Kaneko Ietada

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Kaneko Ietada (金子 家忠, 1138 – March 6, 1216) was a famed samurai following the Heian period of the 12th century of Japan.

Ietada served under Minamoto no Yoshitomo during the Hōgen Rebellion of 1156. Throughout this rebellion, Ietada personally fought against two brothers known as the Takama brothers (Takama Saburo, and Takama Shiro). Even though the Takama brothers were widely known for their strength in combat, Ietada got on top of Shiro, holding on to him, about to take his head. Saburo who in turn, dropped on top of Ietada, trying to keep his brother from being killed, pulled at the helmet of Ietada to face him up, intending on taking his head. Ietada followed in holding down the left and right arms of the enemy currently beneath him with his knees, yanked up the left armor skirt of Saburo (who was on top), and turning upon him, stabbed him more than three times as if both hilt and fist should sink into him.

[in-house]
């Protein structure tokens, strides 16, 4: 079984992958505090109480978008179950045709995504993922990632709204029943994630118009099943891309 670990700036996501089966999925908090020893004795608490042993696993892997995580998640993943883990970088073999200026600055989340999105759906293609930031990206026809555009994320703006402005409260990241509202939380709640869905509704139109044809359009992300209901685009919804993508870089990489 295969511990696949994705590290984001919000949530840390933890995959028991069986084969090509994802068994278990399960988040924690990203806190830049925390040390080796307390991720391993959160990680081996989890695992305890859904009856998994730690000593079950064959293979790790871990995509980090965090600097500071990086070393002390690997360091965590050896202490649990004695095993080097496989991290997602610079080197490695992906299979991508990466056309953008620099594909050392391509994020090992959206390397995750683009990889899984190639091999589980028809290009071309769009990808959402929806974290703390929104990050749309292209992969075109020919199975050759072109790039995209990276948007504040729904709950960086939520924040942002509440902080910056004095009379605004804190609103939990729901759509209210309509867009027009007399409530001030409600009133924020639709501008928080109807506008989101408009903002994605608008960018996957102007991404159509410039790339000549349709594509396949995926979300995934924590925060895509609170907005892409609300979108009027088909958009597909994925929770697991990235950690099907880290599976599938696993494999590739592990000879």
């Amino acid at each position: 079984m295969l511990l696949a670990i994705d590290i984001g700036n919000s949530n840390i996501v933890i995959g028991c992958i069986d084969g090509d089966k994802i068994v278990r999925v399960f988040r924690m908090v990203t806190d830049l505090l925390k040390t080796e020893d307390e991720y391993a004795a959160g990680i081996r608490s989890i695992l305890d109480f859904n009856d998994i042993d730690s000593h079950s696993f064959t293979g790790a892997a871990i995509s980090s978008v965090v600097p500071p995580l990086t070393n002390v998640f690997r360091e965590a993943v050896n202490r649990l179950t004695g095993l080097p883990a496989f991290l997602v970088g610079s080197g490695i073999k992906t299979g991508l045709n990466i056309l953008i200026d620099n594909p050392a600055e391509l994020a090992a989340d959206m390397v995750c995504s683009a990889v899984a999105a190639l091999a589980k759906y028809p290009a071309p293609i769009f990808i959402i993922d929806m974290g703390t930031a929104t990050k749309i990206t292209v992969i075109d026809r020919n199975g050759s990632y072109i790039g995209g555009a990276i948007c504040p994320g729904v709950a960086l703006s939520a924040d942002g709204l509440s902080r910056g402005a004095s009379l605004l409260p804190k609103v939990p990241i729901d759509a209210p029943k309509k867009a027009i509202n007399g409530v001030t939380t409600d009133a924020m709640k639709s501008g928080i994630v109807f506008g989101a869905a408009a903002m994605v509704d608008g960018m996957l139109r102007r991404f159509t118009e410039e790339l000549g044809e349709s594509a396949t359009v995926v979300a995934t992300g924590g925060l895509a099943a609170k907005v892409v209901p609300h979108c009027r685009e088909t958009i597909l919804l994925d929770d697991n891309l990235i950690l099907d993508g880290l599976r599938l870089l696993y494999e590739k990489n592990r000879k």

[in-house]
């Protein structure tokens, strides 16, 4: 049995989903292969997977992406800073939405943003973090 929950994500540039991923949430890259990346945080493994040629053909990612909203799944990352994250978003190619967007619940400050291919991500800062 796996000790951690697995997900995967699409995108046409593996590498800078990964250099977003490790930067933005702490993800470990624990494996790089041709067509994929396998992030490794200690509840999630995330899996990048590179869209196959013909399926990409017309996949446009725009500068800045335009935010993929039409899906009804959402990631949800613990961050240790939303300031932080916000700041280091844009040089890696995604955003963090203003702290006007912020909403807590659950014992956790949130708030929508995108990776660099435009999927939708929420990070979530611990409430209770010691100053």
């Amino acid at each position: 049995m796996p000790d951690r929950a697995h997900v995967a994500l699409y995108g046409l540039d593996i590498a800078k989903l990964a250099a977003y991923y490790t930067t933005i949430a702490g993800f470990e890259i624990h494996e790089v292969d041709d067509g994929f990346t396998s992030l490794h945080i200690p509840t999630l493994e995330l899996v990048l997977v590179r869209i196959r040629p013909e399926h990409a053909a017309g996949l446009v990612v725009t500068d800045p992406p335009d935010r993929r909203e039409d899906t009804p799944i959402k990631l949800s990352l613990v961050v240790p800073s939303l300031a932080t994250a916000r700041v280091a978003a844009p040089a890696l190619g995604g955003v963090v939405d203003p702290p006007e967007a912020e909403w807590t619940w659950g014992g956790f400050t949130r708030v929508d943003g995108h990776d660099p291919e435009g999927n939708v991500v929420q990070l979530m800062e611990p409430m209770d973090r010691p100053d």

After he flinched back, Ietada cut off the head of Shiro and raising it stuck on his sword point shouted: "In the presence of Minamoto Tametomo of Tsukushi, famed these days as a superhuman, Ietada has killed Takama Shiro and his brother". Following this, Ietada remounted his horse ready to fight another battle, proclaiming: "I, Kaneko no Juro Ietada, a resident of Musashi province, have come forth before the renowned Minamoto Tametomo of Tsukushi, and with my own hands have taken both the heads of the two mounted warriors. Observe this, both enemy and allies! A feat rarely achieved either in ancient times or the present!...I am the Ietada who wishes to bequeth his name to generations to come. If there are warriors among Tametomo's band who feel they are my match, let them come and grapple with me.".

Ietada is singled out as an example of the honor of samurai and prowess by the author of Hogen Monogatari:

"With his martial prowess, he has established his fame in this life. His loyalty will live throughout the ages, his name imprinted on future generations and his achievements bequethed to his descendants."


  • The Samurai Sourcebook